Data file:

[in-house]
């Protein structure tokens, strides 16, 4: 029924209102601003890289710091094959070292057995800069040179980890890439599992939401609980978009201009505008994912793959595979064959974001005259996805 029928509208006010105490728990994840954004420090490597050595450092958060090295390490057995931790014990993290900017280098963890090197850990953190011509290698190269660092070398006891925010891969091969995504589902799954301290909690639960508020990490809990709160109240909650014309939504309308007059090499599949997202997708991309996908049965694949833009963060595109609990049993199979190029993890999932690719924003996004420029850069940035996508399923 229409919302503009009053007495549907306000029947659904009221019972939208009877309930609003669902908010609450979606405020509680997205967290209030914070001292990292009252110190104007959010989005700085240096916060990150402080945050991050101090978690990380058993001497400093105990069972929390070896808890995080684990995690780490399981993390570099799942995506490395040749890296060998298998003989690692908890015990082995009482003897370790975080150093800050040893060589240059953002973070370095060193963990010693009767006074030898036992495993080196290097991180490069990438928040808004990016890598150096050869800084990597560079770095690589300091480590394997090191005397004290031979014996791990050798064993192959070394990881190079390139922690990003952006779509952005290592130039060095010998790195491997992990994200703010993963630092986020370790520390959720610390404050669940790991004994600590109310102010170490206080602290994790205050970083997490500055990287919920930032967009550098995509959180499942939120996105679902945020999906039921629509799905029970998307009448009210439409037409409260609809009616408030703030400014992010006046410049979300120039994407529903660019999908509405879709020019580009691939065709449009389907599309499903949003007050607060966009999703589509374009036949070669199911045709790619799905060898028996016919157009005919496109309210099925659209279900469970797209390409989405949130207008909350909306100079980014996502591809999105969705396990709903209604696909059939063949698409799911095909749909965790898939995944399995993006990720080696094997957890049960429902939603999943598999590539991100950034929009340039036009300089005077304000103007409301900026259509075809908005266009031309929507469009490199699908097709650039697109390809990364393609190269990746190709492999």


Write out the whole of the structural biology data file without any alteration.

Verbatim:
[in-house]
């Protein structure tokens, strides 16, 4: 029924209102601003890289710091094959070292057995800069040179980890890439599992939401609980978009201009505008994912793959595979064959974001005259996805 029928509208006010105490728990994840954004420090490597050595450092958060090295390490057995931790014990993290900017280098963890090197850990953190011509290698190269660092070398006891925010891969091969995504589902799954301290909690639960508020990490809990709160109240909650014309939504309308007059090499599949997202997708991309996908049965694949833009963060595109609990049993199979190029993890999932690719924003996004420029850069940035996508399923 229409919302503009009053007495549907306000029947659904009221019972939208009877309930609003669902908010609450979606405020509680997205967290209030914070001292990292009252110190104007959010989005700085240096916060990150402080945050991050101090978690990380058993001497400093105990069972929390070896808890995080684990995690780490399981993390570099799942995506490395040749890296060998298998003989690692908890015990082995009482003897370790975080150093800050040893060589240059953002973070370095060193963990010693009767006074030898036992495993080196290097991180490069990438928040808004990016890598150096050869800084990597560079770095690589300091480590394997090191005397004290031979014996791990050798064993192959070394990881190079390139922690990003952006779509952005290592130039060095010998790195491997992990994200703010993963630092986020370790520390959720610390404050669940790991004994600590109310102010170490206080602290994790205050970083997490500055990287919920930032967009550098995509959180499942939120996105679902945020999906039921629509799905029970998307009448009210439409037409409260609809009616408030703030400014992010006046410049979300120039994407529903660019999908509405879709020019580009691939065709449009389907599309499903949003007050607060966009999703589509374009036949070669199911045709790619799905060898028996016919157009005919496109309210099925659209279900469970797209390409989405949130207008909350909306100079980014996502591809999105969705396990709903209604696909059939063949698409799911095909749909965790898939995944399995993006990720080696094997957890049960429902939603999943598999590539991100950034929009340039036009300089005077304000103007409301900026259509075809908005266009031309929507469009490199699908097709650039697109390809990364393609190269990746190709492999």